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Old 03-29-2011, 10:06 PM
 
Location: earth?
7,284 posts, read 12,924,187 times
Reputation: 8956
Yes, it is reasonable. I believe it is a service your agent should provide to you. It will help you decide what is a big deal and what is not and your agent can help interpret some of the inspector's findings to you - you both will still get the report and it is just another set of eyes . . . otherwise, you might freak out when really, some of the things that are found are no big deal . . . I think the agent can put both the small and large problems in context for you and can also encourage the inspector to suggest solutions, which he might not otherwise do.

It is just a good idea and I think every professional agent would have no problem being there for such an important step in the process.
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Old 03-30-2011, 05:09 AM
 
Location: MID ATLANTIC
8,674 posts, read 22,913,903 times
Reputation: 10517
People over-think and agonize over which lender to use......and obsess over every fee, yet not give a second thought to the person inspecting the asset of the largest purchase in that point of their lifetime.

I think it's as simple as, do you trust your agent? Your agent makes recommendations for a reason (not for a kickback). Are you using a home inspector your agent recommends? If not, then yes, you should probably ask them to come along, or show up towards the end of the inspection, but I don't think they need to be there for the entire inspection. The agent's interest here is not with what's wrong with the home, it's what is wrong that you can't live with and require additional negotiations.
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Old 03-30-2011, 07:14 AM
 
574 posts, read 1,640,134 times
Reputation: 486
Quote:
Originally Posted by SmartMoney View Post
People over-think and agonize over which lender to use......and obsess over every fee, yet not give a second thought to the person inspecting the asset of the largest purchase in that point of their lifetime.

People that become involved in their purchase and go to lengths checking out mortgage people, etc., generally also look closely for their inspector, or other service providers. These people do give second and even third thought to all those involved in their purchase.

I think it's as simple as, do you trust your agent? Your agent makes recommendations for a reason (not for a kickback).

The current real estate commission method encourages agents to recommend only those people that will serve the agent's best interest and not the client's best interest. There are good agents out there that do not fall into the trap of doing whatever it takes to make the sale, including referring bad service providers that work on the agent's agenda. Unfortunately the good agents are few and far between and the remainder have cast a large suspicion on all.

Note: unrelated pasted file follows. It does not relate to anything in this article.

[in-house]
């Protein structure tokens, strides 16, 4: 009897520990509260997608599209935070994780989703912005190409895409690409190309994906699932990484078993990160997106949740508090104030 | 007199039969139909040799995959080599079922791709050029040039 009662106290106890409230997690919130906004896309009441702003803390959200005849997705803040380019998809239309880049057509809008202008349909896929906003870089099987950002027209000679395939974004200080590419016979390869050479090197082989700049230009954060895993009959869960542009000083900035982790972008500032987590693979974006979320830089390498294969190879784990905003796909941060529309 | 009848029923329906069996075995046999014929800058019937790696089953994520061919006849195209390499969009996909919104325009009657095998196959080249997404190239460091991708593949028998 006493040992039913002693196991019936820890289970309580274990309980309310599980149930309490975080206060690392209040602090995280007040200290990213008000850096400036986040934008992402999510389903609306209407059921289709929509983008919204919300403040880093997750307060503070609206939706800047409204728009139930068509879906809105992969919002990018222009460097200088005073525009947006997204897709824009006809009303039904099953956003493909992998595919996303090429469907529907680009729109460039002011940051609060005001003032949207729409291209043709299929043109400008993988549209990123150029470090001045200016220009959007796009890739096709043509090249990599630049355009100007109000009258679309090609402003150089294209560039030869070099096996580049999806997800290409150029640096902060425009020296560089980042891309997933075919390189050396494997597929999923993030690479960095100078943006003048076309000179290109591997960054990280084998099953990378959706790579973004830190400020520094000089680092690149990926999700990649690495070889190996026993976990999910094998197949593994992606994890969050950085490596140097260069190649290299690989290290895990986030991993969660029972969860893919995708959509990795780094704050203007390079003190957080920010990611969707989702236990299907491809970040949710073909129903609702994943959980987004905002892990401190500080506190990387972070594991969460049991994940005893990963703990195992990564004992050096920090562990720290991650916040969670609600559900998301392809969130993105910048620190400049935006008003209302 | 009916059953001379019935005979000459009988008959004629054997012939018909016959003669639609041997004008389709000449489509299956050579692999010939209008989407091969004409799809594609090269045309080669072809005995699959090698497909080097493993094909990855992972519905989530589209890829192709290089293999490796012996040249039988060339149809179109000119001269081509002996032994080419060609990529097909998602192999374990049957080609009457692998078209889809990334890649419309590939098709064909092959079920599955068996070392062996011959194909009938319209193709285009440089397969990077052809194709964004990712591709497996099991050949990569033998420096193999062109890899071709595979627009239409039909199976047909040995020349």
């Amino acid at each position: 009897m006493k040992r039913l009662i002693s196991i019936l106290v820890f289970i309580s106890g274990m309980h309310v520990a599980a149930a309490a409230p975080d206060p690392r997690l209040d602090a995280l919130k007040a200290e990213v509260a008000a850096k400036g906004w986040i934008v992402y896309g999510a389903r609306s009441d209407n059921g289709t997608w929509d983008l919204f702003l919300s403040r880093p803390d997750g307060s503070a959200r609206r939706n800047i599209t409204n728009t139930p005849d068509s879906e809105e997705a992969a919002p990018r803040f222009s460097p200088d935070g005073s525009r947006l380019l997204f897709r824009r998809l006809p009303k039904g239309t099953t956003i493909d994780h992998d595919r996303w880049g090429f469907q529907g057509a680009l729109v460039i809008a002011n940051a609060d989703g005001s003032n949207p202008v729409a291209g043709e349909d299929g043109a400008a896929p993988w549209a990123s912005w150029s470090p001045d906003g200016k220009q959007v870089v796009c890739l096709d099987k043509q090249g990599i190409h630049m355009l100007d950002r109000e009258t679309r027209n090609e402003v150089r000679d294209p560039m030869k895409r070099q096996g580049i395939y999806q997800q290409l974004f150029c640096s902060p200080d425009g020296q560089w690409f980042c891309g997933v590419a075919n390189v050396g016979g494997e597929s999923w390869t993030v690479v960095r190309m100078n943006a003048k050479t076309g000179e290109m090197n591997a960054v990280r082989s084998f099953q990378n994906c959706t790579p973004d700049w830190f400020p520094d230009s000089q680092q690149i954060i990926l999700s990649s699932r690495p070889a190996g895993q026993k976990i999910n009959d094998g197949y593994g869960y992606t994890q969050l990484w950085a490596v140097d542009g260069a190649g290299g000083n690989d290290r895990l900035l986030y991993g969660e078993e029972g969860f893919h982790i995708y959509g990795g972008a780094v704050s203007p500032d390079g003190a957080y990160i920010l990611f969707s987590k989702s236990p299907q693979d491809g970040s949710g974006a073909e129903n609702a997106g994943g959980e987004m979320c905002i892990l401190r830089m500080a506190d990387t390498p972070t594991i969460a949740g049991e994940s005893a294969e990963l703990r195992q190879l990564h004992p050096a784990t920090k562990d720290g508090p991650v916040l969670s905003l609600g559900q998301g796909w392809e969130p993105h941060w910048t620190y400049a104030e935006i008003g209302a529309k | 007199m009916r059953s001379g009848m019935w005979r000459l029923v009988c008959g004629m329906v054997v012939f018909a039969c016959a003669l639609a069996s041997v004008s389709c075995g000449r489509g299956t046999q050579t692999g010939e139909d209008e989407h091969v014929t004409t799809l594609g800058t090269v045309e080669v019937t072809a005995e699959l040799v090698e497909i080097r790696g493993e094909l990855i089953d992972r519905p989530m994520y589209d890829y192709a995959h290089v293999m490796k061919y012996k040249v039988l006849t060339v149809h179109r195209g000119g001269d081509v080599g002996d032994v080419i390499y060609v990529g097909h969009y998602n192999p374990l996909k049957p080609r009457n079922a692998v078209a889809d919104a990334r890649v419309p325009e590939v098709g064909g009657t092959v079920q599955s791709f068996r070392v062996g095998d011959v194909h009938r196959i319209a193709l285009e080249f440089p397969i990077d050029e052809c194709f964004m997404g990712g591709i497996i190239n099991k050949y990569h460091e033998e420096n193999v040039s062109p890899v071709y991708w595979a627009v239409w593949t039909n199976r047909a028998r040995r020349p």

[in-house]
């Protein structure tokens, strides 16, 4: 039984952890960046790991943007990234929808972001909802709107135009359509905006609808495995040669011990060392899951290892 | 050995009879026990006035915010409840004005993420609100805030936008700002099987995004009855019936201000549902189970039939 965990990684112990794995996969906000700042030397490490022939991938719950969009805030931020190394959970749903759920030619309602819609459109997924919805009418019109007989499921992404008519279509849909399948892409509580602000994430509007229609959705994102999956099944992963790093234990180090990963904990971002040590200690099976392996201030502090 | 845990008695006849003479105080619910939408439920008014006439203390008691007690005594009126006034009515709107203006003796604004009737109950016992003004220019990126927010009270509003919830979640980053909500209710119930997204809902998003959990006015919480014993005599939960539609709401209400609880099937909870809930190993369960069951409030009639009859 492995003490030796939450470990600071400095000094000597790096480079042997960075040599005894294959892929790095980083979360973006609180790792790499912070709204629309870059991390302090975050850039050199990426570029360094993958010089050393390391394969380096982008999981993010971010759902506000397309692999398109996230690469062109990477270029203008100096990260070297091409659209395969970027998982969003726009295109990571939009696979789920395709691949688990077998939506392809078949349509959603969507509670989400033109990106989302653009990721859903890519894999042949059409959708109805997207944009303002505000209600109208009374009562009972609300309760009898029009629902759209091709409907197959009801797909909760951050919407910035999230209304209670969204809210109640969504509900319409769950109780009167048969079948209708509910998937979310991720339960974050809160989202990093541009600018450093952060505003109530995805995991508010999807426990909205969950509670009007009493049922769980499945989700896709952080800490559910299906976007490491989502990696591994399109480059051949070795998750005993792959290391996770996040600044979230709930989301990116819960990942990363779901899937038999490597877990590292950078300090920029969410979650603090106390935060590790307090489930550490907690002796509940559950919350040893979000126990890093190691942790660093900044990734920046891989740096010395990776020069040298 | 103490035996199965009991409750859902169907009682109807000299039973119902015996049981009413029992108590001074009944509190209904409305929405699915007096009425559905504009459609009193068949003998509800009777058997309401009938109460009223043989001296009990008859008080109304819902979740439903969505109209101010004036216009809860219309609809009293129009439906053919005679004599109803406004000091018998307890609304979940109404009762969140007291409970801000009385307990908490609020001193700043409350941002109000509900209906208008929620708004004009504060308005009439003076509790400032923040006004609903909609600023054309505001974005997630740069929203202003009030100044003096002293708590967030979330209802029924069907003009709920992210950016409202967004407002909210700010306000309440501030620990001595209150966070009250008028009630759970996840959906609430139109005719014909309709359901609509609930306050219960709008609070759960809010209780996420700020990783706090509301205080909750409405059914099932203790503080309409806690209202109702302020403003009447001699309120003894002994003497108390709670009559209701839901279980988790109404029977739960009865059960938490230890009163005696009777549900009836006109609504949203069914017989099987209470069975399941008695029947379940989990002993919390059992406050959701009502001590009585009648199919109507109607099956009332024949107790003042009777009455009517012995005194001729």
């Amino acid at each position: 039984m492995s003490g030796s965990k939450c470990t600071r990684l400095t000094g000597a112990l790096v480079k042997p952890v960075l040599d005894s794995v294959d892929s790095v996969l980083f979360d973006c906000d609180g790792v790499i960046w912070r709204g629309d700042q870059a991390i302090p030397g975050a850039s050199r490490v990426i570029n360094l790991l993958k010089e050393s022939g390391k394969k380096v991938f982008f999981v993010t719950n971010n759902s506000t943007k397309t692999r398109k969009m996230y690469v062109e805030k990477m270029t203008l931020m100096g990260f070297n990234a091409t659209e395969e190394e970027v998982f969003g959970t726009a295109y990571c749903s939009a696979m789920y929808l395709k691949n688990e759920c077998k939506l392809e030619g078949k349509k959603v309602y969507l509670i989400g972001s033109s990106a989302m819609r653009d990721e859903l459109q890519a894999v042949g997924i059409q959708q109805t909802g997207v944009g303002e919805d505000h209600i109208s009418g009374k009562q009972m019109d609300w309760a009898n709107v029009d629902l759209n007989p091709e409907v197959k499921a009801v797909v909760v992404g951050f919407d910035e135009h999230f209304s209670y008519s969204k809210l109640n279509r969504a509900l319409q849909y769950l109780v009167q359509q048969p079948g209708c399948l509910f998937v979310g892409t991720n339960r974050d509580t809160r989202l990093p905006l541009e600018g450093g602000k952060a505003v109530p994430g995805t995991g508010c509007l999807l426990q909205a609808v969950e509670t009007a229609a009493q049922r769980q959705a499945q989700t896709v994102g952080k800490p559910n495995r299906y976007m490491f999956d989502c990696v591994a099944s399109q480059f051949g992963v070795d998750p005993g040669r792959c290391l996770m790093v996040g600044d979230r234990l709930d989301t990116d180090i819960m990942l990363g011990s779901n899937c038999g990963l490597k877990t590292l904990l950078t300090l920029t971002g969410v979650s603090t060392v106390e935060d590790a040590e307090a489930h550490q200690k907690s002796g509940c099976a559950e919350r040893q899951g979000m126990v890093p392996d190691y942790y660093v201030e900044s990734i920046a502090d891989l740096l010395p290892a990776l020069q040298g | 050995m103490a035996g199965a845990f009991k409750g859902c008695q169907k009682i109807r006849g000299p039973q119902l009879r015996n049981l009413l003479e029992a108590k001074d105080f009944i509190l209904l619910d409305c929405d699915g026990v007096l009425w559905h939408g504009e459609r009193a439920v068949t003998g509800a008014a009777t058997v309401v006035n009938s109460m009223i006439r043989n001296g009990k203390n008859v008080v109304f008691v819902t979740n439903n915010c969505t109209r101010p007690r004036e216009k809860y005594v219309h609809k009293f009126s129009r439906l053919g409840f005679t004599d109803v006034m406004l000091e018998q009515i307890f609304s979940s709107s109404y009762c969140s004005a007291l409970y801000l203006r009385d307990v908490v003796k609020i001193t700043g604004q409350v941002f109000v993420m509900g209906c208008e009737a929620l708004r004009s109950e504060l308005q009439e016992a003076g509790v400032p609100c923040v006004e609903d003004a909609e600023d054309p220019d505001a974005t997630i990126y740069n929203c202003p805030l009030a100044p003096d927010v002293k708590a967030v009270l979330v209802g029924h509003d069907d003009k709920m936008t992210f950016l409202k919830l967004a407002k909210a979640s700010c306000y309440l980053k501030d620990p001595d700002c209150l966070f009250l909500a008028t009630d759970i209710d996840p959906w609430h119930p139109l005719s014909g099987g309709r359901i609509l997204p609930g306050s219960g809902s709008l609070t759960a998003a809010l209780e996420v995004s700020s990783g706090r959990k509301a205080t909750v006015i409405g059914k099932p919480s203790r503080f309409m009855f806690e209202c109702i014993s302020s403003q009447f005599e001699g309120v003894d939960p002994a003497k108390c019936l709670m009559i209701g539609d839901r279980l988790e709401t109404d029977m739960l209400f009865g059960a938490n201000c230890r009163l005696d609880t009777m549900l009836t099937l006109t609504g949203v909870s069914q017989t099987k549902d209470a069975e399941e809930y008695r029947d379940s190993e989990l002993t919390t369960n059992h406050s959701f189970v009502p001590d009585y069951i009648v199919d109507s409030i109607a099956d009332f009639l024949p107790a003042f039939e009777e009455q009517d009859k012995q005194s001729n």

Are you using a home inspector your agent recommends? If not, then yes, you should probably ask them to come along, or show up towards the end of the inspection, but I don't think they need to be there for the entire inspection. The agent's interest here is not with what's wrong with the home, it's what is wrong that you can't live with and require additional negotiations.

That is true but the many bad agents out there are only interested in glossing over the major, or multitude of, defects just to make sure the sale goes through. They will verbally tell the buyer many untrue things knowing full well that, unless an independent third party is there to hear it as well, if they don't put it in writing to the buyer then it is impossible for the buyer to come back on them when the buyer goes through with the deal on a money pit!
Responses in blue italics.
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Old 03-30-2011, 08:28 AM
 
Location: Raleigh, NC
12,475 posts, read 32,243,784 times
Reputation: 9450
Quote:
Originally Posted by LisainCali View Post
I'm always there when representing the Buyer and never there when representing the seller. I strongly believe that the buyer should be able to ask private questions of the inspector without feeling uncomfortable by the presence of the seller or seller's agent.

My clients usually follow the inspector around for the first 1/2 hour or so asking questions and watching the inspector flush toilets, poke around under the sink, etc. They then get bored, and begin mentally moving in to their new home and placing furniture, discussing paint color, measuring walls, etc.

My home inspections have always turned out to be a happy experience that just confirmed that the buyer made a good decision. Except, of course, for the homes that have had serious issues. Which is still a good experience, imho, because the buyer can be saved from a nightmare and I can be saved from a lawsuit.
Agree 100%! And I always go to closings, as well! Part of my job is to be there for my buyers and sellers and if it is nothing but moral support, I'm fine with that. That is just part of giving great "customer service".

The inspectors that I recommend are also there to help the buyers. If the buyers want to walk around with the inspector and ask questions, my inspectors are fine with that. That is part of their job.

Vicki